Examining Intersectional Inequalities in Access to Health (Enabling Resources) in Scotland: Advancing the Participatory Paradigm

This photovoice project (funded by the British Academy and Leverhulme Trust) contributed to wider participatory ation research to deepen understanding of how multiple factors intersect to determine access to resources affecting health, and to understand how policy-making processes can be made responsive to community voices. The study was carried out between Jan’17-May’18 in two deprived areas of Scotland- Leith and Craigmillar.

Photovoice was used to record resources and environments that enable health, facilitate collective reflection and critical dialogue on their distribution, determine contexts that impede access to health resources and changes necessary at policy level. Recruitment was in 2 phases. First, resident community workers in the two sites. Second, residents through multiple entry points including pre-defined specific identity or axes of marginalisation (young ethnic minority, breakfast clubs &walking group of homeless men). In total, 4 groups of 4-6 members each participated.

Participants revealed a combination of material, environmental, socio-cultural and affective resources as enabling health. Value was placed on strong community oriented primary healthcare as well as wider determinants such as safe/secure housing and healthy foods. In addition, social and affective resources such as self-esteem were stressed.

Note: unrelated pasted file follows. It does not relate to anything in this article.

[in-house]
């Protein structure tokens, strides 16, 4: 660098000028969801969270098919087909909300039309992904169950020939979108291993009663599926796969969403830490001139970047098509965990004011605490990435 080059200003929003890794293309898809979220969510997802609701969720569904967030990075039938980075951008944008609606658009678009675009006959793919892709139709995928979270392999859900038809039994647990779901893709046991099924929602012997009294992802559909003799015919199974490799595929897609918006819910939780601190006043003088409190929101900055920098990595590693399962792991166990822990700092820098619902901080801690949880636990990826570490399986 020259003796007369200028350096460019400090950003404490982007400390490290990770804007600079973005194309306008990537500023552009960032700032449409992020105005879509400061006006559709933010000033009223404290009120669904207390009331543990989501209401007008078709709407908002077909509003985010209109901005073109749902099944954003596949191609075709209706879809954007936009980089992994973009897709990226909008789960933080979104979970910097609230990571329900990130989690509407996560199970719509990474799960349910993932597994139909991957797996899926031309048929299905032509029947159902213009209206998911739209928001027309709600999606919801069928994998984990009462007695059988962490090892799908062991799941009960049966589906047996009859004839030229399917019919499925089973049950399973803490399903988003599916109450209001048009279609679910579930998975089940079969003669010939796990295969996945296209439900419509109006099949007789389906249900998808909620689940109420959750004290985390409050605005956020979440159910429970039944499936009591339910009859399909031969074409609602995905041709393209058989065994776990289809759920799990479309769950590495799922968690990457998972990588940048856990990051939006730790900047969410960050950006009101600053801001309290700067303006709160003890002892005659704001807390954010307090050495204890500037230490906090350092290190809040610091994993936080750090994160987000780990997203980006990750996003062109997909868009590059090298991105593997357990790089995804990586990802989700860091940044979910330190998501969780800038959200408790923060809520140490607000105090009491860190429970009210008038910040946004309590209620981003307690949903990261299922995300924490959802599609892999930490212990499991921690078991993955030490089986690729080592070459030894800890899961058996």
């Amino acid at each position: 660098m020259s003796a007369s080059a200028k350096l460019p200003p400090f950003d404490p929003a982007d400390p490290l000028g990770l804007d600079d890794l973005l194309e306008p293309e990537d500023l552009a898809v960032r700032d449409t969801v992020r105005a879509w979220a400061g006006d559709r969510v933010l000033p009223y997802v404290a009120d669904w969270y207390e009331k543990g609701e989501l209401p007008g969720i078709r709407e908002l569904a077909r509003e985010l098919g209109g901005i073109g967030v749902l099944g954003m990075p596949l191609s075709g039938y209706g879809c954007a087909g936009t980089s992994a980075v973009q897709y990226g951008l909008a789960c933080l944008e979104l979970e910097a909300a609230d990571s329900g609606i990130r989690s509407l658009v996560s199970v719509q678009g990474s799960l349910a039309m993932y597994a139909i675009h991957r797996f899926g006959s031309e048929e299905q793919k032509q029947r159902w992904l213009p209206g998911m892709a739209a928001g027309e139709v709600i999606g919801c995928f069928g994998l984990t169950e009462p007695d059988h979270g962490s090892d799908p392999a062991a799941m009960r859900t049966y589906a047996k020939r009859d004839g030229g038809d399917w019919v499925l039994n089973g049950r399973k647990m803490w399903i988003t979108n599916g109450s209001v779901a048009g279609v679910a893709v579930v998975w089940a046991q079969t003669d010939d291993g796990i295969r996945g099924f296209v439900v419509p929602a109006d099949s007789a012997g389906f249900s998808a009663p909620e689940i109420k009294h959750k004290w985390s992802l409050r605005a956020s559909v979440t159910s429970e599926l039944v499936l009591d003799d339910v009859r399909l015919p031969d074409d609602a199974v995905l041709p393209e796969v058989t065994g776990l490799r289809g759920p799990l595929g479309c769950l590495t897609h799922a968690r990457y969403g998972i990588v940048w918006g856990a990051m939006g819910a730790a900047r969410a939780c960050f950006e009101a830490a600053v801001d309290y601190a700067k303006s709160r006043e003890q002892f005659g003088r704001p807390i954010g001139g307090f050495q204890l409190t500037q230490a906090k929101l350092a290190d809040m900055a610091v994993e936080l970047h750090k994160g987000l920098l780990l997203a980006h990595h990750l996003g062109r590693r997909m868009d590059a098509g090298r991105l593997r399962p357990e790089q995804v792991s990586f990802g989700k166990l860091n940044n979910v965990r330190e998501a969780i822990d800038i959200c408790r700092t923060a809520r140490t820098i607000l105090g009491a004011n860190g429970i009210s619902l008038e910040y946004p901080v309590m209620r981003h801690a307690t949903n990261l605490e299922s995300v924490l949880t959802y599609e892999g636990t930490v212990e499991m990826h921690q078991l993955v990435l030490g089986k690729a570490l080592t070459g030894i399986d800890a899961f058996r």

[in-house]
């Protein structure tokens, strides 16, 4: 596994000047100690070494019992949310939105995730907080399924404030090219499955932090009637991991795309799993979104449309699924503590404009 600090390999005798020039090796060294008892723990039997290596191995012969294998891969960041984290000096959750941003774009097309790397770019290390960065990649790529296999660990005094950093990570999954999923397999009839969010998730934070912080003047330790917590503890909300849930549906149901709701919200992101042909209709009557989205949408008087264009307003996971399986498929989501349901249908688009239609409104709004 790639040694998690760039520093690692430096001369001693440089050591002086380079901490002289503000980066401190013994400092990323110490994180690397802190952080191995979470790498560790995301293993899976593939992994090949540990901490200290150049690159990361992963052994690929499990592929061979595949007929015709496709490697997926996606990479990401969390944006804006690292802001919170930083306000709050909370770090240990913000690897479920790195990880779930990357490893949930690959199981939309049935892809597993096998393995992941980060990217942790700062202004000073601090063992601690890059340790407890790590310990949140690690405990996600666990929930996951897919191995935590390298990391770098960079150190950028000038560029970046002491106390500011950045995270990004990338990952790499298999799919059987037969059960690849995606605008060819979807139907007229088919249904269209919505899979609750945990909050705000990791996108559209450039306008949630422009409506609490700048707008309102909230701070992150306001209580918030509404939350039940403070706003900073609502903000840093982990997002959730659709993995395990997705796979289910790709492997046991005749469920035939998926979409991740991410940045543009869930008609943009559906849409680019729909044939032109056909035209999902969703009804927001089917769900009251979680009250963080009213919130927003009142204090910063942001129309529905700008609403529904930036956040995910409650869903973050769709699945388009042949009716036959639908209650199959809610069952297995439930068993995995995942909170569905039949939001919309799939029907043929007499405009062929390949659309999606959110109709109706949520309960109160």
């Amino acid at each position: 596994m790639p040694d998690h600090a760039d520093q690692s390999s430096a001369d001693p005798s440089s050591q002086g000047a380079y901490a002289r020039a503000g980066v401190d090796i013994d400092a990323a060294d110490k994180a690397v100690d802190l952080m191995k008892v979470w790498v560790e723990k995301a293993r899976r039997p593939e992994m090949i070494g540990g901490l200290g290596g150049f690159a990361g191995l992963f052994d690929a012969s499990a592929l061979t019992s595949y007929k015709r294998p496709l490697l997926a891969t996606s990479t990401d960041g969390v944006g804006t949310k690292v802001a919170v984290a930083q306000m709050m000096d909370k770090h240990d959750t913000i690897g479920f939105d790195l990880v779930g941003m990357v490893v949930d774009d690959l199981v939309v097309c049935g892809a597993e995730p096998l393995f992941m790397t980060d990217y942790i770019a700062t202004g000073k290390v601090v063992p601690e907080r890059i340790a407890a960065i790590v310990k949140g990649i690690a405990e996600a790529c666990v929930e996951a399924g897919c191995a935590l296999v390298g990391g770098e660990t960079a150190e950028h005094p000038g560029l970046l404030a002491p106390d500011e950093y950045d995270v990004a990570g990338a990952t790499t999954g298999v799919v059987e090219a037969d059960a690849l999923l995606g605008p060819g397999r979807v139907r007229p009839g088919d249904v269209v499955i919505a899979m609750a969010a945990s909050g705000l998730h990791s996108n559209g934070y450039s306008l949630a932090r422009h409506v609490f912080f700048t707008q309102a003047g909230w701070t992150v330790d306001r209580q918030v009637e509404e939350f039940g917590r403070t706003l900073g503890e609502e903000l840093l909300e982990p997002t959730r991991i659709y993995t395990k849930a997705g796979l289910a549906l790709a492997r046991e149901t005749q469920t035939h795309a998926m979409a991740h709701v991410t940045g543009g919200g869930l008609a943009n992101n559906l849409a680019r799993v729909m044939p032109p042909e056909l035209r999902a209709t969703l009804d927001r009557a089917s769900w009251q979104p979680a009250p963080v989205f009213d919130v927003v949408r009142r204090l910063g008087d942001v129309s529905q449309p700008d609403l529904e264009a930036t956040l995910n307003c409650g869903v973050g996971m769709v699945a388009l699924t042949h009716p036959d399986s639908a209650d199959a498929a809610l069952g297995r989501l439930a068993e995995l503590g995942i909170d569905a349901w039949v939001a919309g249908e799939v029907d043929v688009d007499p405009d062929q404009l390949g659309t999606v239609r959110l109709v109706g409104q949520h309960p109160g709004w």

Submitted by:
Anuj Kapilashrami and Sara Marsden

Community-oriented and compassionate health care

Strong community-oriented healthcare is critical. The centre does great things. People that work here are very community orientated and kind in how they treat you. You don't get that treatment in certain places because they're under that much pressure. The community here starts from hospital and they are with the community.

Photographer: Anonymous, Men’s Activity Group Photovoice Walk participant

Social housing and exclusion: securitising the iconic banana flats

The iconic banana flats reflect the changing nature of social housing and loss of community. “I don't like the use of it now…Down and outs, alcoholics, all trying to rehab. They're all put together, in what’s now a highly securitised complex to keep them away.”

Photographer: Anonymous, Men’s Activity Group Photovoice Walk participant

Inequities in housing resulting in isolation and exclusion

“You see two types of windows. Some are well kept with flowers, smart curtains. Others are boarded up, derelict but with signs of life. I’ve been there and know that the person living there is dealing with addictions, isolation. […] We need affordable housing but the planning system favours developers redeveloping community spaces (social housing, cinema, café) into more luxury flats”.

Photographer: Community Workers group participant

Insecurity of job and decent income: job centre as a source of mental distress

There are big health impacts of benefit reforms; stress from changes, being without money, having to learn new skills etc. Even professionals who have lost jobs find applying for benefits appalling. So, imagine if you're vulnerable or homeless, have problems with addiction or never had education, it's horrendous.

Photographer: Community Worker Participant

Loss of common public goods

This is one of the few public toilets remaining. City is undergoing major changes. The council has been selling toilets. That’s a bad thing, especially for those who need to move about the urban space (because of homelessness, unemployment, to get exercise, or feeling unsafe at home) and who have little or no disposable income.
Photographer: Men’s Activity Group participant

Tackling Social isolation and bringing communities together

Producing things that are helping other people keeps you active, rekindling and sharing skills, but also helps self-esteem. It's that whole thing about being needed again, as opposed to being a burden on society because you're elderly and it's all draining the services of doctors and hospitals. We're actually contributing again.

Photographer: Elderly Scottish women’s craft group